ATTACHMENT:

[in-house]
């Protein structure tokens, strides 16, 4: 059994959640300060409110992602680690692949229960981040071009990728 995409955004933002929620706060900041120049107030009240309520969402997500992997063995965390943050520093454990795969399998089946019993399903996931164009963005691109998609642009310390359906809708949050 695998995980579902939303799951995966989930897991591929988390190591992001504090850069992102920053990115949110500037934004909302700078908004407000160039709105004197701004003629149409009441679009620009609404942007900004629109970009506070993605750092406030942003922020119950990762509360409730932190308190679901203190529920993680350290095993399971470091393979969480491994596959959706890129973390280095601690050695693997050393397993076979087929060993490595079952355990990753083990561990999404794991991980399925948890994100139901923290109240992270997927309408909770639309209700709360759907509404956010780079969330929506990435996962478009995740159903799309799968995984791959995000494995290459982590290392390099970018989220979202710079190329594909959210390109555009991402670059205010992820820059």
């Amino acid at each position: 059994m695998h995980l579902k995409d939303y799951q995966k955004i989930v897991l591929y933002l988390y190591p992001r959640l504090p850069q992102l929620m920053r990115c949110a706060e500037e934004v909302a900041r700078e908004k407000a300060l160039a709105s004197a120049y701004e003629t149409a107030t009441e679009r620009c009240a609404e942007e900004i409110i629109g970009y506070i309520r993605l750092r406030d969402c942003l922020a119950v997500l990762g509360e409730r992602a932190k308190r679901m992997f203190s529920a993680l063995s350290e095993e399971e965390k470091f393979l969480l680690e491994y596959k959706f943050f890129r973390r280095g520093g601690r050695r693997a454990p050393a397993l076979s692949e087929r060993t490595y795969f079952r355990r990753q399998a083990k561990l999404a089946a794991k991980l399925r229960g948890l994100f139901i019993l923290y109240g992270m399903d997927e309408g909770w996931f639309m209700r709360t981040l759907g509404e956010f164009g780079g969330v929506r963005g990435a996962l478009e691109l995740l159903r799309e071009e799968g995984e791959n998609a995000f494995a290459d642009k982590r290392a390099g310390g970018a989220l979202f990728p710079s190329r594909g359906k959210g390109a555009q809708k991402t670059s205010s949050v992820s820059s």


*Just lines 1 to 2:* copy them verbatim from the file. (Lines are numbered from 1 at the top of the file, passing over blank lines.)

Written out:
[in-house]
């Protein structure tokens, strides 16, 4: 059994959640300060409110992602680690692949229960981040071009990728 995409955004933002929620706060900041120049107030009240309520969402997500992997063995965390943050520093454990795969399998089946019993399903996931164009963005691109998609642009310390359906809708949050 695998995980579902939303799951995966989930897991591929988390190591992001504090850069992102920053990115949110500037934004909302700078908004407000160039709105004197701004003629149409009441679009620009609404942007900004629109970009506070993605750092406030942003922020119950990762509360409730932190308190679901203190529920993680350290095993399971470091393979969480491994596959959706890129973390280095601690050695693997050393397993076979087929060993490595079952355990990753083990561990999404794991991980399925948890994100139901923290109240992270997927309408909770639309209700709360759907509404956010780079969330929506990435996962478009995740159903799309799968995984791959995000494995290459982590290392390099970018989220979202710079190329594909959210390109555009991402670059205010992820820059």